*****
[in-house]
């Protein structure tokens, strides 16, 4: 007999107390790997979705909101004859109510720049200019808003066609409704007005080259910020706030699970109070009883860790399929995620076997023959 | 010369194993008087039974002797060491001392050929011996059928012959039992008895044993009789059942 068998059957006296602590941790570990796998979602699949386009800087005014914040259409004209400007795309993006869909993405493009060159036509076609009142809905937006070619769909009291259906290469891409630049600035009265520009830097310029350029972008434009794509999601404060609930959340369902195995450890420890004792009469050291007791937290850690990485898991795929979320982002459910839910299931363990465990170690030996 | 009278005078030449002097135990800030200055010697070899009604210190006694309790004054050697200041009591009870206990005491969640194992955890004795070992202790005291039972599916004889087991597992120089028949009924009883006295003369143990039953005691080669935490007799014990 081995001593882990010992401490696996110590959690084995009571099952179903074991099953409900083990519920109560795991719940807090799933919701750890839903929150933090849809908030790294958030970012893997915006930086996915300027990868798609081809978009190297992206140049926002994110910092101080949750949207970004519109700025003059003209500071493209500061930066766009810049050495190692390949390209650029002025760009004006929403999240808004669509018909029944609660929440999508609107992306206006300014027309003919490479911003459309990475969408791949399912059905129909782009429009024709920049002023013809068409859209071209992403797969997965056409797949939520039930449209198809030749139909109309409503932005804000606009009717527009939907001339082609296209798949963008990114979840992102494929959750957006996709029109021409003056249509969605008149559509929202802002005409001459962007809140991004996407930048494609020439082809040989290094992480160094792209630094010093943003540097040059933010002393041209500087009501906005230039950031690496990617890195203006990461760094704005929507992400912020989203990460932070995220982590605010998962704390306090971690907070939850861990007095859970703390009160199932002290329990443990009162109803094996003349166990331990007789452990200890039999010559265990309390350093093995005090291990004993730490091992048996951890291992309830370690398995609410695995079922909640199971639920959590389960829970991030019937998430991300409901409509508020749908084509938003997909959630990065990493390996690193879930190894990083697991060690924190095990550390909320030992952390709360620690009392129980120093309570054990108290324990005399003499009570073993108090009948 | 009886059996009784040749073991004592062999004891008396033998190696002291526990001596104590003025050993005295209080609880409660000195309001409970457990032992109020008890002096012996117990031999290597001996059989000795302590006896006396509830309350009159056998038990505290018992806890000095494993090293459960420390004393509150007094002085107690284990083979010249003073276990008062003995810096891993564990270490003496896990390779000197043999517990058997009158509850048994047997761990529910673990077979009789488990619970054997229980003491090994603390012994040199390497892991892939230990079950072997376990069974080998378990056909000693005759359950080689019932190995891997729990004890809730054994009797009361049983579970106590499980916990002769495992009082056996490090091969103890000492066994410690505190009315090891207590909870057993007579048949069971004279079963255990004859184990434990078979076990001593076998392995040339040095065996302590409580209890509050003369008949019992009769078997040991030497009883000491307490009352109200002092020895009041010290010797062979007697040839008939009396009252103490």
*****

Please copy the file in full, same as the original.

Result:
[in-house]
């Protein structure tokens, strides 16, 4: 007999107390790997979705909101004859109510720049200019808003066609409704007005080259910020706030699970109070009883860790399929995620076997023959 | 010369194993008087039974002797060491001392050929011996059928012959039992008895044993009789059942 068998059957006296602590941790570990796998979602699949386009800087005014914040259409004209400007795309993006869909993405493009060159036509076609009142809905937006070619769909009291259906290469891409630049600035009265520009830097310029350029972008434009794509999601404060609930959340369902195995450890420890004792009469050291007791937290850690990485898991795929979320982002459910839910299931363990465990170690030996 | 009278005078030449002097135990800030200055010697070899009604210190006694309790004054050697200041009591009870206990005491969640194992955890004795070992202790005291039972599916004889087991597992120089028949009924009883006295003369143990039953005691080669935490007799014990 081995001593882990010992401490696996110590959690084995009571099952179903074991099953409900083990519920109560795991719940807090799933919701750890839903929150933090849809908030790294958030970012893997915006930086996915300027990868798609081809978009190297992206140049926002994110910092101080949750949207970004519109700025003059003209500071493209500061930066766009810049050495190692390949390209650029002025760009004006929403999240808004669509018909029944609660929440999508609107992306206006300014027309003919490479911003459309990475969408791949399912059905129909782009429009024709920049002023013809068409859209071209992403797969997965056409797949939520039930449209198809030749139909109309409503932005804000606009009717527009939907001339082609296209798949963008990114979840992102494929959750957006996709029109021409003056249509969605008149559509929202802002005409001459962007809140991004996407930048494609020439082809040989290094992480160094792209630094010093943003540097040059933010002393041209500087009501906005230039950031690496990617890195203006990461760094704005929507992400912020989203990460932070995220982590605010998962704390306090971690907070939850861990007095859970703390009160199932002290329990443990009162109803094996003349166990331990007789452990200890039999010559265990309390350093093995005090291990004993730490091992048996951890291992309830370690398995609410695995079922909640199971639920959590389960829970991030019937998430991300409901409509508020749908084509938003997909959630990065990493390996690193879930190894990083697991060690924190095990550390909320030992952390709360620690009392129980120093309570054990108290324990005399003499009570073993108090009948 | 009886059996009784040749073991004592062999004891008396033998190696002291526990001596104590003025050993005295209080609880409660000195309001409970457990032992109020008890002096012996117990031999290597001996059989000795302590006896006396509830309350009159056998038990505290018992806890000095494993090293459960420390004393509150007094002085107690284990083979010249003073276990008062003995810096891993564990270490003496896990390779000197043999517990058997009158509850048994047997761990529910673990077979009789488990619970054997229980003491090994603390012994040199390497892991892939230990079950072997376990069974080998378990056909000693005759359950080689019932190995891997729990004890809730054994009797009361049983579970106590499980916990002769495992009082056996490090091969103890000492066994410690505190009315090891207590909870057993007579048949069971004279079963255990004859184990434990078979076990001593076998392995040339040095065996302590409580209890509050003369008949019992009769078997040991030497009883000491307490009352109200002092020895009041010290010797062979007697040839008939009396009252103490």